Finally, in 2013, the album came out. It was even better than what I expected: not only beat music but a lot of other influences like spaghetti-western movies (by the way: Ennio Morricone finally won a proper oscar, congrats master) and Italian pop like Lucio Battisti (actually one entire song is dedicated to him).
“Johnny era il mio preferito, era un cowboy davvero
Lui non ne andava fiero”
Among the album, the main feeling I got wasn’t just nostalgia but also fear. As everyone, they were scared of growing up, they were in that phase when you realize that adult world is not as good as you imagined. The phase where you begin to understand that the feelings you are living with will probably never come back: spontaneity, freedom and light heartedness gone, leaving room for maturity.
After the first album, I think everyone (me included) involuntarily started to build in his own mind an equation: Il Triangolo = 60s-like music. But they weren’t just that, their musical background was much thicker and they felt the need to explore new styles. They say they were inspired by Band of Skulls, The Savages, Tame Impala, Deap Vally and St. Vincent. I think there is also a not-so-hidden reference to Alt-J in their name: Alt-J is the shortcut to write ∆, a Triangle.
“Portami in centro a Varsavia e ti prego parlami
Se dirò cose sbagliate potrai correggermi”
That is where the sound of the second album comes from. The first listen I had of “Un’America” was quite surprising: the beat style was almost gone, only a few songs were there to remind you the glorious past. Distorted guitars, electronic synths, wide reverbs and harder drums took its place. Il Triangolo was evolving, tripping a few times here and there, but, as a whole, achieving another good album.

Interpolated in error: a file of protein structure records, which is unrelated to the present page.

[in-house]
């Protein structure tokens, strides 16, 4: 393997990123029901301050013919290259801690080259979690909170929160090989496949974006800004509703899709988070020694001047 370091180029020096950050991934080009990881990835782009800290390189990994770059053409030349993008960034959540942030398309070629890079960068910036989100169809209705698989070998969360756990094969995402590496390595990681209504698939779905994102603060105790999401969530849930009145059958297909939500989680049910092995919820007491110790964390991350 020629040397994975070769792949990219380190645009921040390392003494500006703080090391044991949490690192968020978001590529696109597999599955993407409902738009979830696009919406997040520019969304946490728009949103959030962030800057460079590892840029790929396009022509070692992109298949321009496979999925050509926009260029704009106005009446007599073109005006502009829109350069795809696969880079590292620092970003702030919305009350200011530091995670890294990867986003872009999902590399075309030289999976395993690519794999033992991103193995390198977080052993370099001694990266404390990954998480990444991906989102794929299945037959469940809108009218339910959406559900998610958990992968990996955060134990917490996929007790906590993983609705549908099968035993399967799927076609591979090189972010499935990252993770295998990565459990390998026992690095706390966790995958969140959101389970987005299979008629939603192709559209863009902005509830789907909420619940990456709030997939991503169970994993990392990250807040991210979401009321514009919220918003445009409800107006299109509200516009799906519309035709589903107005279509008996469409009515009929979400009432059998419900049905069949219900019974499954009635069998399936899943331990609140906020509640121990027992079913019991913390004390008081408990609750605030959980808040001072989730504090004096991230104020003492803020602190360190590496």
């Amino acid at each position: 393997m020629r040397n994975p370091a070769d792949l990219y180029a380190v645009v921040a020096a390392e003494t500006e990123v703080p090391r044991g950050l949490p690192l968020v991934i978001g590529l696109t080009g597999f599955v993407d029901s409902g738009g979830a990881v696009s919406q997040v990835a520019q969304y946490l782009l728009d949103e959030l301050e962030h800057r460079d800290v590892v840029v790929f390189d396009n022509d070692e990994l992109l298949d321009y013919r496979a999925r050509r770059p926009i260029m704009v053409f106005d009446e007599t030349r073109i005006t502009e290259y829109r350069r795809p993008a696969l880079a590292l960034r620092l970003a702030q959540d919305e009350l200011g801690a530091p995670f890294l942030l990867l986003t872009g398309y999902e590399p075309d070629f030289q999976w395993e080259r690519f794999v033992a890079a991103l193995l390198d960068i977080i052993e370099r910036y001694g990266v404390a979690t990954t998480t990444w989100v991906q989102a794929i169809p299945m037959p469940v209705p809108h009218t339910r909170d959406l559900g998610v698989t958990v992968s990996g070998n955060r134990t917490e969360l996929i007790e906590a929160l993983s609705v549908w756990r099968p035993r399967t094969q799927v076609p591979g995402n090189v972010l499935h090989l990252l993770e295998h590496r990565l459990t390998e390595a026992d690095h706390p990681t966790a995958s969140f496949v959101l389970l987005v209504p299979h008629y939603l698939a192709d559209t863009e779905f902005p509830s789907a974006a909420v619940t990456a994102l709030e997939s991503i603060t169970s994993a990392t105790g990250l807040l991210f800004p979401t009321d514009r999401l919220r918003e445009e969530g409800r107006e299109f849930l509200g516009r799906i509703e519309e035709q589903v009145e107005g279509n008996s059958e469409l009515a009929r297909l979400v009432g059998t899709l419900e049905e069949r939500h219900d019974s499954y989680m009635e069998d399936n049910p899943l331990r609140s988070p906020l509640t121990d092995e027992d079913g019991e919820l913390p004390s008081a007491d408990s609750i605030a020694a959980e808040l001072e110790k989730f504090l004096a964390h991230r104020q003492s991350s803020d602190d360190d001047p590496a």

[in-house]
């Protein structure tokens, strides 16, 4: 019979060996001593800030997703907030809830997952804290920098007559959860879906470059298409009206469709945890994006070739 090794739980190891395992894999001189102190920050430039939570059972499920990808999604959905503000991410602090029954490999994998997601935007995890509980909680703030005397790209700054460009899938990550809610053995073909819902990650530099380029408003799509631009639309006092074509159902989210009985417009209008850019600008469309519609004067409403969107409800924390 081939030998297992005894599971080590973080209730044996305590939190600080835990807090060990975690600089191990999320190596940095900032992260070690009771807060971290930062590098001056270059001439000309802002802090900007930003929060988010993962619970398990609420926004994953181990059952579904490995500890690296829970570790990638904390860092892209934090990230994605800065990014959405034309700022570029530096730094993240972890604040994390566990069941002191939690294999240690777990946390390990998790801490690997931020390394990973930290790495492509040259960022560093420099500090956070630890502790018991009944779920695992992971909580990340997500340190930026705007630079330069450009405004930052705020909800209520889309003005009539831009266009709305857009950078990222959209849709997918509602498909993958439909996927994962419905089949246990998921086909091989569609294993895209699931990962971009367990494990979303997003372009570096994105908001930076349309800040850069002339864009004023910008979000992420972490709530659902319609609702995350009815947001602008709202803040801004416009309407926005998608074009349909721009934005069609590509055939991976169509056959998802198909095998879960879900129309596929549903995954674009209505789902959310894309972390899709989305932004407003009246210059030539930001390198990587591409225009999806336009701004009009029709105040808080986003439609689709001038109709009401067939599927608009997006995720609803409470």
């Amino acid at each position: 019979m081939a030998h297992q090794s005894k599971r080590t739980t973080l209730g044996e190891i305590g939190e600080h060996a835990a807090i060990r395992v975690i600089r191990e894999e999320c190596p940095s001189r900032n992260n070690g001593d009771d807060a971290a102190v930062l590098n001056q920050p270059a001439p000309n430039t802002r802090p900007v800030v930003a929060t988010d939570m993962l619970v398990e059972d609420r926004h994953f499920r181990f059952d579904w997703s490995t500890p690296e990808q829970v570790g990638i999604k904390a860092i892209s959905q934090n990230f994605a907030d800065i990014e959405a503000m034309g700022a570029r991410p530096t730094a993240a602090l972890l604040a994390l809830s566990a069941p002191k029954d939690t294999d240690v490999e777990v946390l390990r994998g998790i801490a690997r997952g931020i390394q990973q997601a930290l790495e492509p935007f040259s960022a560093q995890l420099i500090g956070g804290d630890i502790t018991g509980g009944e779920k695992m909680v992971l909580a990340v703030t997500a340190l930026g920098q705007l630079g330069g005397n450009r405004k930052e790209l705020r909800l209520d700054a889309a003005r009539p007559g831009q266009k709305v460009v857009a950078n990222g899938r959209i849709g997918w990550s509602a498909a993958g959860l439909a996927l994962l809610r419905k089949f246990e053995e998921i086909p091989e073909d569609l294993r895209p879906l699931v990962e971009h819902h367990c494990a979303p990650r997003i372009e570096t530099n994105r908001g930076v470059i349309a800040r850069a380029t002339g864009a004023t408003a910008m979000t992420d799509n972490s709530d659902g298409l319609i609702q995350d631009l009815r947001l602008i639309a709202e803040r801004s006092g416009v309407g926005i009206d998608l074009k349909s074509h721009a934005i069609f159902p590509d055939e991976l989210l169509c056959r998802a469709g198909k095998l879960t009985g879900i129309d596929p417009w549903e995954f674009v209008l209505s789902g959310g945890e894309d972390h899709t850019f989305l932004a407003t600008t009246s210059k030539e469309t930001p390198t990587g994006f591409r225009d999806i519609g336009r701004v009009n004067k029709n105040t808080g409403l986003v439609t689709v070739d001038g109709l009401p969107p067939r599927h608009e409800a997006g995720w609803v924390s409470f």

Il Triangolo is another cool Italian band I’m always proud to share: I really respect their work. I think their music can easily be enjoyed without understanding a single word of Italian but, of course, I always suggest you go hunting for a translation of their lyrics.
I went to check their profile to see if they were about to release anything soon, I just found a reply they gave saying they’re working on something (Their last album was dated 2014). Meanwhile, if you liked the retro mood of their song, you can kill some time reading an article I wrote about pomades.
Thanks for reading my article, I will come back to you soon with another story. Just don’t forget to give some feedback, anything you might think about this piece is useful!
Follow Il Triangolo on Facebook
Bonus: Do you remember my previous article? I spoke about that collection of cover songs they made. They kind of resurrect a band (883) giving hem a second youth. Well, Il Triangolo was also part of it and I actually think their cover was one of the best. Enjoy!
Despite writing this blog is a passion that keeps me awake even at night, caffeine always helps. If you like what I write and you want to help me buy Lavazza coffee on discount, below you find a red button, use it to keep me awake! ☕